I’ve heard people (developers) say that VR is a new paradigm entirely and that it requires a whole new way of thinking about how games are designed. If function follows form, that means that developers must adapt existing games to “fit” into VR, or they have to come up with totally new game modes that are natively suited to VR. Space Pirate Trainer is a good example of a game that is designed well for VR, but which wouldn’t fare so well with any other environment (except, sadly, mobile). Is SPT enough of a game to make someone decide to buy a HMD? I can’t imagine so, and simply copying the SPT template of carnival shooter fills up the marketplace well enough, but only with derivatives of a mediocre experience. If designing for VR means that developers strike out away from what gamers are currently satisfied with, it’s going to be an up-hill battle for VR (again). Gamers — like many developers — are risk-averse and aren’t known to take chances that move them away from what they feel comfortable with.
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Samsung has thrown its hat — head mounted display — into the virtual ring. Starting on October 6th we’ll be able to order their new Windows-compatible “mixed reality” device with controllers for $499, putting it on the same price-footing as the technology’s recent forerunner, the Oculus Rift.
There’s a lot of HMDs hitting the streets these days, from Acer, Dell, and HP to name a few, all which are lining up behind Microsoft’s MR nomenclature, and all with lower system requirements, higher resolution, and lower prices than the flagship HTC Vive. The Samsung Odyssey HMD above will be displaying at 1440×1600 per OLED eye screen, with a 110-degree field of view. The other recent HMDs are displaying at 1440×1440 with a 95-degree field of view, according to an article on The Verge. The Oculus and Vive displays are only 1080×1200 each and have the 110-degree field of vision. In addition, the Odyssey, like the second gen HMDs, do not use external “lighthouses” or markers that need to be placed around the room, and instead, rely on internal tracking in order to help orient the user in real space which makes these HMDs far more portable than their first gen counterparts.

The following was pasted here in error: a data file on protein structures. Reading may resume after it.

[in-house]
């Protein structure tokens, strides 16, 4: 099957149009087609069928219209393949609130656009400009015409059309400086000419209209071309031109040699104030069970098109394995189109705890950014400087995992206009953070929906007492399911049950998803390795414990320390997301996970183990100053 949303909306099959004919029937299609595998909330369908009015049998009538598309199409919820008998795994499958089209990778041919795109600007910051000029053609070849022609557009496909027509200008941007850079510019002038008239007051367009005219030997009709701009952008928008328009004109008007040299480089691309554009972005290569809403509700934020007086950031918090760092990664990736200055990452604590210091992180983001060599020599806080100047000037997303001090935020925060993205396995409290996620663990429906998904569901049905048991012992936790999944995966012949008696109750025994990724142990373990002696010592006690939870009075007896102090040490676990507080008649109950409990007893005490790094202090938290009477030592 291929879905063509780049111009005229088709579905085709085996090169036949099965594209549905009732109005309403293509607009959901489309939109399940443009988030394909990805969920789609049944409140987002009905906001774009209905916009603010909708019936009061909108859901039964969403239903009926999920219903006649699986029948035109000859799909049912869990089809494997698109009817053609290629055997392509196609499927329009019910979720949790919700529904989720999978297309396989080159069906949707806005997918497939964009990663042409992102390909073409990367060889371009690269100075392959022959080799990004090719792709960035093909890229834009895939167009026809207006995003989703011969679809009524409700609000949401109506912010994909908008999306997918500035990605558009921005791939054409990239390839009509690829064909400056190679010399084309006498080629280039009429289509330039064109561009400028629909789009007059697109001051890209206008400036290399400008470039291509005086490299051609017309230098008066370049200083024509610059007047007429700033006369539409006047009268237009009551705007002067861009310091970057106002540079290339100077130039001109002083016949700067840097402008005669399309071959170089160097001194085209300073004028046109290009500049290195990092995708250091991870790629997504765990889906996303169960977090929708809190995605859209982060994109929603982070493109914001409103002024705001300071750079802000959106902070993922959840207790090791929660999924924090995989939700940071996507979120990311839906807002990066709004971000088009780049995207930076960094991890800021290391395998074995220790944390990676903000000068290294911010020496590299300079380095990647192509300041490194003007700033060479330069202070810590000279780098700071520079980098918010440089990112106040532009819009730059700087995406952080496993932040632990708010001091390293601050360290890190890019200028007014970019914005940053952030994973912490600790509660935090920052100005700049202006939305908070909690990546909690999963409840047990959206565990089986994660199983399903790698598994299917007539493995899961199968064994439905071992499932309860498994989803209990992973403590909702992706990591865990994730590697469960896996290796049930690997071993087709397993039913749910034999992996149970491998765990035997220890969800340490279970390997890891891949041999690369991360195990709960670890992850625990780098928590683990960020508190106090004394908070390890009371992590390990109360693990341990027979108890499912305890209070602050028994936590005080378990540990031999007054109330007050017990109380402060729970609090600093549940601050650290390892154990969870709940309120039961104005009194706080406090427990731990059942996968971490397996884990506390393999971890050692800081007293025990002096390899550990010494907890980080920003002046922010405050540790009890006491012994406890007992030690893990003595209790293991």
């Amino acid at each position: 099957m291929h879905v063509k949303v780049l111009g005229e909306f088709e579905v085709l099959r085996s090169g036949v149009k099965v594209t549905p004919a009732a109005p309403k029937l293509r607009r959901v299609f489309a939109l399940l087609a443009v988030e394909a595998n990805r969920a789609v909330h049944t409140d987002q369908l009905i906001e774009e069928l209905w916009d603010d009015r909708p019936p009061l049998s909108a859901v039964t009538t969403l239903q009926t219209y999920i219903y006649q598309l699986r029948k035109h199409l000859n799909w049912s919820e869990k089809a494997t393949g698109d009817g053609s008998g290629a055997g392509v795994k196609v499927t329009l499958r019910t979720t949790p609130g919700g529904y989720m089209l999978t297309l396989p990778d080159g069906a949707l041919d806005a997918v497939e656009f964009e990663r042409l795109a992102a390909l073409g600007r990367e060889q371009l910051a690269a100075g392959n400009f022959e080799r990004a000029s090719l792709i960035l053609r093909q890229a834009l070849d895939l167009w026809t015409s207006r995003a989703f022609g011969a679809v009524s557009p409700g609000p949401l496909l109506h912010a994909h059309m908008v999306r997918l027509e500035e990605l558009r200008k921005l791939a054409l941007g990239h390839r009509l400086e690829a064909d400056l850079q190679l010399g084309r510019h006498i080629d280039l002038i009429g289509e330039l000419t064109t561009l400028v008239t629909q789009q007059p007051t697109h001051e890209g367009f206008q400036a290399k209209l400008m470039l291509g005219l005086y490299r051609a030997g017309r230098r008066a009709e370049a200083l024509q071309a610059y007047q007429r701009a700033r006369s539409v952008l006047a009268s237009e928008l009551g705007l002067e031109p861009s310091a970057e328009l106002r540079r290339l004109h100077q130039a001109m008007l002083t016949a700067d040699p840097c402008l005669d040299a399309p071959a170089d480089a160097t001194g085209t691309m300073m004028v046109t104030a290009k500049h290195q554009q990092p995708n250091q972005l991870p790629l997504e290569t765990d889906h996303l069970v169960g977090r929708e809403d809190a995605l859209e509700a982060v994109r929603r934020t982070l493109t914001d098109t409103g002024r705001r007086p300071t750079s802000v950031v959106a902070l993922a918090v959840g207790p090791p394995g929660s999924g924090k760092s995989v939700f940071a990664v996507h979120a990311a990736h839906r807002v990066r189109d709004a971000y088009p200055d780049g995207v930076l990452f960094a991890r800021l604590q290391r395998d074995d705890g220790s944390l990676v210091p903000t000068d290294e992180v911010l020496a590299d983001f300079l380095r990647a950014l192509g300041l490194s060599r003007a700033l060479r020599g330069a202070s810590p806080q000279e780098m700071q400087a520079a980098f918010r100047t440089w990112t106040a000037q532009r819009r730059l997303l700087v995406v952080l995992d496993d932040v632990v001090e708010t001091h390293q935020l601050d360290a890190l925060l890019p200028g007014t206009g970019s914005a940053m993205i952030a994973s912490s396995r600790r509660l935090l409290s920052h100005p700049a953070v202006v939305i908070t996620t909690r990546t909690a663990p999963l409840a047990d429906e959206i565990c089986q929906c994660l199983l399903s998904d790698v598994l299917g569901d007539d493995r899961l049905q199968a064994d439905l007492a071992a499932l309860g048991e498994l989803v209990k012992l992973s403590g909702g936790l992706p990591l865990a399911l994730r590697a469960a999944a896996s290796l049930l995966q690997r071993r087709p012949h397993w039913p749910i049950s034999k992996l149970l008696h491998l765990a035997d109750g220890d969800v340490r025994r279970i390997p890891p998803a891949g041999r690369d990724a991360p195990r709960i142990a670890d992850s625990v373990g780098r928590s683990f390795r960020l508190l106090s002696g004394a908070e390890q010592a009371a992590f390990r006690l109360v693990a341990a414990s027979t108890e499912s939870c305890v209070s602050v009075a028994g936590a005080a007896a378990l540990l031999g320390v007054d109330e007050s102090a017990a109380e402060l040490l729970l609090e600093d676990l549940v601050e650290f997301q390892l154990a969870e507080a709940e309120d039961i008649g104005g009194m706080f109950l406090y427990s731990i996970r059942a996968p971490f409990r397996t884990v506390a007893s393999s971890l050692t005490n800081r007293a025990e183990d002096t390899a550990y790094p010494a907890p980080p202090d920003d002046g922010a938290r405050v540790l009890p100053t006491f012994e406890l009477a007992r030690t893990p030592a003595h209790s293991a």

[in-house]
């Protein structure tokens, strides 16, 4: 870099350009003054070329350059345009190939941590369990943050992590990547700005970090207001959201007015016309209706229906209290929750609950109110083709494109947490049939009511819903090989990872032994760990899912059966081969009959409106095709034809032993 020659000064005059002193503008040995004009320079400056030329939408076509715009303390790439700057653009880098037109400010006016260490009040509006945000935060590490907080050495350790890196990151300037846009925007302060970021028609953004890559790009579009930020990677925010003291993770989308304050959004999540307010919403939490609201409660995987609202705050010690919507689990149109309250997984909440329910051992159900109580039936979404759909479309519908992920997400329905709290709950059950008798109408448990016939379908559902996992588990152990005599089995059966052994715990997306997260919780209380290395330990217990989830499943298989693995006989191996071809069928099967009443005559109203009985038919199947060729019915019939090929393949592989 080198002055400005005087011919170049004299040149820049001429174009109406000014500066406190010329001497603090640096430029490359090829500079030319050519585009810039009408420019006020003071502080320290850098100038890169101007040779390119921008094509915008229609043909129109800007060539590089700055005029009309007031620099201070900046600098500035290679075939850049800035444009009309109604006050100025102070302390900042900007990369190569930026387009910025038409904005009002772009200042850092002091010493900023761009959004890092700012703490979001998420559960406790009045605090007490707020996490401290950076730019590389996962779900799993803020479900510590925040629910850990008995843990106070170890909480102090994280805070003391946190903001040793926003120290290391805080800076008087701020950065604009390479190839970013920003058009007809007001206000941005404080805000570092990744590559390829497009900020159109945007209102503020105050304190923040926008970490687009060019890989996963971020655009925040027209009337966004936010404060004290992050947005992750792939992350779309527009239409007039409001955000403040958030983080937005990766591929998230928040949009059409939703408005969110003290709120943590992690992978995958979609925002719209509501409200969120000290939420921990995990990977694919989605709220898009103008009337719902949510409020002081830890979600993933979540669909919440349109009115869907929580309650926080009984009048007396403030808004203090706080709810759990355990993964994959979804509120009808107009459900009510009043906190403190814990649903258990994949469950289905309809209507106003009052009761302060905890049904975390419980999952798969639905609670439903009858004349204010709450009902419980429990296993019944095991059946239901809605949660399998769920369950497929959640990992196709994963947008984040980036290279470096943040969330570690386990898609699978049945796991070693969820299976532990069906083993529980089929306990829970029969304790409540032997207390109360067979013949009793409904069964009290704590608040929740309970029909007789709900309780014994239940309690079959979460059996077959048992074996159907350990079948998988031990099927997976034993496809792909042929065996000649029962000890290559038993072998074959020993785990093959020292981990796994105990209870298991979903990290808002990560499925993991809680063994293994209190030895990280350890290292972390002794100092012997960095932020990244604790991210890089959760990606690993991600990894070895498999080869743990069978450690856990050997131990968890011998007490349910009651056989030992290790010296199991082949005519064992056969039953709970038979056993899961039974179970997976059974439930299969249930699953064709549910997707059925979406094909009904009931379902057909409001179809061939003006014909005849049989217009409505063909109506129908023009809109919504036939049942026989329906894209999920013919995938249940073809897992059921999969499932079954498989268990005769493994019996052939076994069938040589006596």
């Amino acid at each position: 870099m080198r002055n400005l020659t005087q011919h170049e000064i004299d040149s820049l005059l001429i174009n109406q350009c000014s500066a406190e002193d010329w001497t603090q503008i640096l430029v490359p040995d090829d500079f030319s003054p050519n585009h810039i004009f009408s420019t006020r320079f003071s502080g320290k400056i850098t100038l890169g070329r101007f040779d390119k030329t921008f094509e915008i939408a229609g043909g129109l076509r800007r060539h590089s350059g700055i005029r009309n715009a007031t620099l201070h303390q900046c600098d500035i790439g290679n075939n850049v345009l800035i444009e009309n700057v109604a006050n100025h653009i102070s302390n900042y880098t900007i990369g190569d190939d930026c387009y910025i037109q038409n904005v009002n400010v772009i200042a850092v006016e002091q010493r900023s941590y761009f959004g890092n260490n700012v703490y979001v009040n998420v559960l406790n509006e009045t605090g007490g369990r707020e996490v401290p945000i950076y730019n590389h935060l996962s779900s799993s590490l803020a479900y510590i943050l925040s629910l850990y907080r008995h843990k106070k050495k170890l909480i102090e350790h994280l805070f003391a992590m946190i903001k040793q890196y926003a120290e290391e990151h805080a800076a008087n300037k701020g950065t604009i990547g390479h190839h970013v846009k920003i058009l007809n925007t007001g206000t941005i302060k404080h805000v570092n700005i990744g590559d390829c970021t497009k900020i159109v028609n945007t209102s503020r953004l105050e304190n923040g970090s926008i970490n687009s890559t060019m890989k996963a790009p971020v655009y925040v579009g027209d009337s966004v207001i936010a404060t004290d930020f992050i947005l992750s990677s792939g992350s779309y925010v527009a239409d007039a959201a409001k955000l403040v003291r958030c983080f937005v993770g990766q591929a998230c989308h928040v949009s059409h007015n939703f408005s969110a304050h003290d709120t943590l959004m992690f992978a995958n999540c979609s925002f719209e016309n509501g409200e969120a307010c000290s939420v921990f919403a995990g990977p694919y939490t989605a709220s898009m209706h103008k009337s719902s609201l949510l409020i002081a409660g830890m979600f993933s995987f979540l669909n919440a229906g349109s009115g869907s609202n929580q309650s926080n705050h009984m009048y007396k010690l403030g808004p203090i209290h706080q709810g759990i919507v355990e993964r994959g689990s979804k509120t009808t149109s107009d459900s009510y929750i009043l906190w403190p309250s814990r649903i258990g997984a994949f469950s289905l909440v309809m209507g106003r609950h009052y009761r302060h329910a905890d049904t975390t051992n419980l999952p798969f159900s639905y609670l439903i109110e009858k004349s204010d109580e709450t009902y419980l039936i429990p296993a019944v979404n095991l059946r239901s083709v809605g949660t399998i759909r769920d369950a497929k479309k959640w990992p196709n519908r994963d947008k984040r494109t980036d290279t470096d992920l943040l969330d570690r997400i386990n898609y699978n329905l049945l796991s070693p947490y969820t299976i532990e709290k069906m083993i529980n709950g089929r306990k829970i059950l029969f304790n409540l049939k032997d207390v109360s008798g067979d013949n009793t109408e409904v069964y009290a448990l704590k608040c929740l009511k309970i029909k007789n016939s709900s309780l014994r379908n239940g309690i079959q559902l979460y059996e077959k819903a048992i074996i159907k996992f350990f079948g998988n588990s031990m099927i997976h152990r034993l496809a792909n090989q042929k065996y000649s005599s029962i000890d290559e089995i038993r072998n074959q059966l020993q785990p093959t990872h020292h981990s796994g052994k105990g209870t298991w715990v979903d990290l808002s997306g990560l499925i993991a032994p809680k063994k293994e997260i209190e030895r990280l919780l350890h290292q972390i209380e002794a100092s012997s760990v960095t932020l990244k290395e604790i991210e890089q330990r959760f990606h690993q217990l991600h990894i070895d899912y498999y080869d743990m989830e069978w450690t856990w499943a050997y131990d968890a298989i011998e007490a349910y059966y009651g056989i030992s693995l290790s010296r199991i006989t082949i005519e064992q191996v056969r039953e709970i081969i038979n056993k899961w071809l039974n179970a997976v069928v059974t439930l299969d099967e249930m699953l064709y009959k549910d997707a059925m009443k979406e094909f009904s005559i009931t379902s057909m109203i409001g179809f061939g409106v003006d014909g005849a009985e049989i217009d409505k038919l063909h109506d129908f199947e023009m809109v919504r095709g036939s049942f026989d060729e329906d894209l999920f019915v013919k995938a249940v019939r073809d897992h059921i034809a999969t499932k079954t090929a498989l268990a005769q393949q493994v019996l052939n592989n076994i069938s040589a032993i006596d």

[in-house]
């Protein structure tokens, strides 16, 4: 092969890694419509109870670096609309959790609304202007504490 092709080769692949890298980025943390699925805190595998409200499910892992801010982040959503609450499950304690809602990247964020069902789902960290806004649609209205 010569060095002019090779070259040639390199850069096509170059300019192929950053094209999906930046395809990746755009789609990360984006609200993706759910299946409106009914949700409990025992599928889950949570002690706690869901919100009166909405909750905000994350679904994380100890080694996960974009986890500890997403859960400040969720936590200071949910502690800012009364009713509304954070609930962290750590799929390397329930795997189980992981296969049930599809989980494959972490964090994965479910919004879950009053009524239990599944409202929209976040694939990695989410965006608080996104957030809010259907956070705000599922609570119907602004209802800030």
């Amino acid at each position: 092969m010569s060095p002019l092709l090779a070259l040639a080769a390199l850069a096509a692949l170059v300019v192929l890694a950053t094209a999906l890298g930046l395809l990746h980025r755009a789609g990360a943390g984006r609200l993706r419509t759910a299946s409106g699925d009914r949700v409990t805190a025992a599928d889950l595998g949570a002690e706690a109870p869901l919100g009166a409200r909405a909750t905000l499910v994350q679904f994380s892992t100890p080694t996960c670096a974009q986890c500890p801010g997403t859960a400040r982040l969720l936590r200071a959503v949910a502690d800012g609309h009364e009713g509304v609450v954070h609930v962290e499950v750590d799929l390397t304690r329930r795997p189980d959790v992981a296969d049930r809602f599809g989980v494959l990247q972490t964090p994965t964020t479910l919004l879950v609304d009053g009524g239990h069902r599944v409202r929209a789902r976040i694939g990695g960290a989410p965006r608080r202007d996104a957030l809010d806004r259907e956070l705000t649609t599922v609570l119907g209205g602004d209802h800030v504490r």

I’ve been really on the fence about PC VR. Prior to now, I would have preferred the Vive mainly because of its tight association with Valve, and because of the BS surrounding the Oculus. However, the price was always going to be a sticking point, even after I upgraded my PC to be able to handle the technical needs of either device. Being as these two devices were “first gen”, only having two options, and the admittedly lackluster software available made it relatively easy to pass up knowing that if VR caught on in any way, there would be another wave of devices that were easier on the requirements, easier on the wallet, and that there would hopefully more reasons to have a VR device.
Mainly it’s been the reasons, though. The PSVR is pretty good; better than the Samsung Gear or anything requiring a cell phone to handle the duties of a binocular display if we want to create a hierarchy. Thing is, I don’t really use the PSVR very much, and I can’t decide if it’s that I’m not using the PSVR, or that I’m not using the PS4. I suspect that it’s the latter because if I could get myself to sit down for the console, I could easily use the headset. In looking at what’s available for the PC, the offerings are of an order of magnitude more plentiful, although a lot of the software is still “game jam” level quality and barely above the fidelity that we had during the Lawnmower Man era of VR. There’s promise — always promise — in projects like Sansar from Linden Labs, makers of Second Life, which places Sansar in exactly the right place for wider VR adoption. Microsoft recently acquired AltspaceVR which is already pumping out shared VR spaces. Although both Altspace and Sansar are bringing the stereotypical VR experiences that we envision when we hear “virtual reality”, they’re also going to have to deal with the Brave New World of a more physical sensation in an era where 4chan exists, something that visionary Raph Koster is already talking about. That’s not appealing, but it’s something we must confront and deal with if we want to have these Nice Things.
I have two days from the posting of this article to consider my options in regards to the Odyssey if I want to get in on the pre-order bandwagon before the first round is sold out. As someone who loves technology, the thought of VR and MR is exciting as hell. From a practical standpoint, though, I’m not entirely sure that it’s worthwhile, and that bothers me. No, I’m not looking for something to throw money at, but I also don’t want to see a technology dismissed — again — prematurely. I want VR to do well, and I feel that supporting it when it needs it the most is a good way to show that, but I also have enough pricey tech gathering dust and I don’t need to add to that pile.